Home Gigs Gig Review : Sons Of Liberty with support from Black Water Redemption Patriot – Home of Rock, Crumlin

Gig Review : Sons Of Liberty with support from Black Water Redemption Patriot – Home of Rock, Crumlin

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Review by Gary Spiller for MPM

Bringing their heady blend of southern rock and hard rolling to the Welsh Valleys Bristol’s finest Sons Of Liberty make the relatively short hop across the country spanning bridge over the Severn. It’s a much-anticipated visit, one fully over a year since the quintet last graced Crumlin’s Patriot venue.

The Patriot is a venue proud of taking its deserved position amongst the best grassroots rock venues currently in the UK. Rightfully up there alongside the likes of Leo’s in Gravesend and Blackpool’s Waterloo Bar it’s fast becoming a ‘rights of passage’ for many acts, aspiring and established alike. A glance at forthcoming shows sees burgeoning talents Laurence Jones, Dan Byrne, King Kraken, Beth Blade nestling alongside Blaze Bailey, Cherie Currie, Raven and Gun.

Stirring from their winter slumbers this evening’s headliners can reflect upon a hugely successful 2022. Countless festival appearances at the likes of Rockstock and Winter’s End in addition to supporting FM and Grand Slam and even nipping across the Channel for the Raismes Festival in France all added up to a year to remember. With new material in the offing there’s much to look forward to in 2023. Along with a show, the following night, in Weston-Super-Mare, this weekend is the perfect warm-up for the Sons ahead of the highly vaunted co-headline UK tour with Stateside rockers Preacher Stone.

The Sons have brought the immense talents of South coast hard rocking act Black Water Redemption to open proceedings on this brace of gigs. Many will recollect Western Sand, the previous incarnation of BWR, a band with huge potential who announced their splitting at last year’s Nozfest in their hometown of Southampton. Mercifully the last of one became the first of another as a transition in a redirection of energies and focus was announced.

An eerie western-themed intro swirls in competition with the dry ice fogging the dimly lit stage as Hollywood legend Clint Eastwood’s character ‘Dirty’ Harry Callahan probing his oft-misquoted line “You gotta ask yourself one question. ‘Do I feel lucky?’ Well do ya punk?” Obviously, our friends from the South coast do, fortune favours the brave as the saying goes.

Emboldened they set about coupling new tracks ‘All Guns Blazing’ and ‘Devil On Your Shoulders’ together. A knockout 1-2 without any doubt with the former, appropriately a 44 Magnum rip-roarer of a track. Drummer Zoot Hill-Vallier, clearly enjoying the expanses of kit he’s surrounded with, lays down a storming beat along with bassist Dan De Vries. Whilst alongside, Tyler Haines and Jimmy Bradshaw’s low-slung guitars take focused pot-shots.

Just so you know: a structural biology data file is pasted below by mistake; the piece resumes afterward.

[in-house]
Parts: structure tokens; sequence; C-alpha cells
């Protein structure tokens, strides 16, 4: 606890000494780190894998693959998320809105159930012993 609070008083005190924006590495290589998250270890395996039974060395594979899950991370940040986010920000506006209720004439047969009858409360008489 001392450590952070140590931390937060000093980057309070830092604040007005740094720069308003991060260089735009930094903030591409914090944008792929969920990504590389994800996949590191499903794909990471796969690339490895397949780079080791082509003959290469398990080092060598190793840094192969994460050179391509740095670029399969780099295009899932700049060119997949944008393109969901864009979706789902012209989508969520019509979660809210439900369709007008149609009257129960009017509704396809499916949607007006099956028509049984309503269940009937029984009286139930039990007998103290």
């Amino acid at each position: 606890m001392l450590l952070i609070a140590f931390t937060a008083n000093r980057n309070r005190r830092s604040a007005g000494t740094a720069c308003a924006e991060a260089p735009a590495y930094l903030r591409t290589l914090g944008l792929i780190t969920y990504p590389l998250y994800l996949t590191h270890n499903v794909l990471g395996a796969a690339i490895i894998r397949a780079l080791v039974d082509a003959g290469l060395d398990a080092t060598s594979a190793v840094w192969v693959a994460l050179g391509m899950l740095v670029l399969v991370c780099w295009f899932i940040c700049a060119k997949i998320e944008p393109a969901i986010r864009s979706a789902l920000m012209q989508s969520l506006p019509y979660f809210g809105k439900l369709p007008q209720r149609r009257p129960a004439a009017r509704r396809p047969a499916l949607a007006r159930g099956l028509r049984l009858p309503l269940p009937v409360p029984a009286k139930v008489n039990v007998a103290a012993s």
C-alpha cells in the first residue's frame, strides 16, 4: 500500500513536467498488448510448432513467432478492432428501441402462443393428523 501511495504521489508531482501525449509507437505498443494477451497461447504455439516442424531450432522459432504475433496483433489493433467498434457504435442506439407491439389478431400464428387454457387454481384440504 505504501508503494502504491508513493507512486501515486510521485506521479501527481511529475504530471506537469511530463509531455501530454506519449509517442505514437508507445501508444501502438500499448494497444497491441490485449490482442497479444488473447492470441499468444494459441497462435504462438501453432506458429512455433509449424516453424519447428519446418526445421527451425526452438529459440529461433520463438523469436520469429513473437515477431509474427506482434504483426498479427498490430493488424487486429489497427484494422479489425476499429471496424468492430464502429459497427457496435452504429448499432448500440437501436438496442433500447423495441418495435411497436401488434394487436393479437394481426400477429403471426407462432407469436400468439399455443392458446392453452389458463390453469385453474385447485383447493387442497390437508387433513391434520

Frontman Tyler, a bit under the weather with a cold, apologises “I’m a little hoarse tonight, I’ll do my best to get through this set” adding “A big thankyou to all who work here. Great to see a proper rock bar. We’ve wanted to play here for a long time.”

As arenaceous as the desert plains the gritty ‘Tombstones and Deadwood’ – opening track of their debut EP ‘The Angels Share And The Devils Cut’ – is heralded by Jimmy’s Gibson Les Paul howling through the night airs. Lunar forces are employed in this gunslinging jailbreaking rock n’ roller.

Reflecting on the Western Sand days Tyler explains how they came to cover Mountain’s track ‘Mississippi Queen.’ “We played it [originally] to see who was gonna play lead guitar” continuing “We both ended up playing lead!” It brought back memories of 2017’s Giants Of Rock festival where both Corky Laing (drummer of Mountain) and Western Sand both blew the roof with their respective versions of this legendary track.

With the devil’s red-eyed herd tearing across the lofty prairies the stunning twin lead six-strings resonate deeply. A rumbling bass and avalanche drumming cascading ‘Mississippi Queen’ is rock right at its most resplendent eliciting a loud “Hell yeah!” from within the ranks of the crowd.

The hell bound express ‘Going Down’ hints of a pact signed with the underworldly overlords with a solo of the highest order of precision unleashed. Splitting the barrel of spirits in equal halves the wonderfully entitled ‘The Angels Share And The Devils Cut’ begs the enquiry of which 50% first.

Closing with the bone pulverising pairing of ‘Welcome To The Badlands’ and ‘Nothing To Lose’, the latter providing the answer as to how a melding of AC/DC and ZZ Top would actually sound, BWR salute their Western Sand ancestry whilst taking a firm hand on the tiller to navigate into a promising future.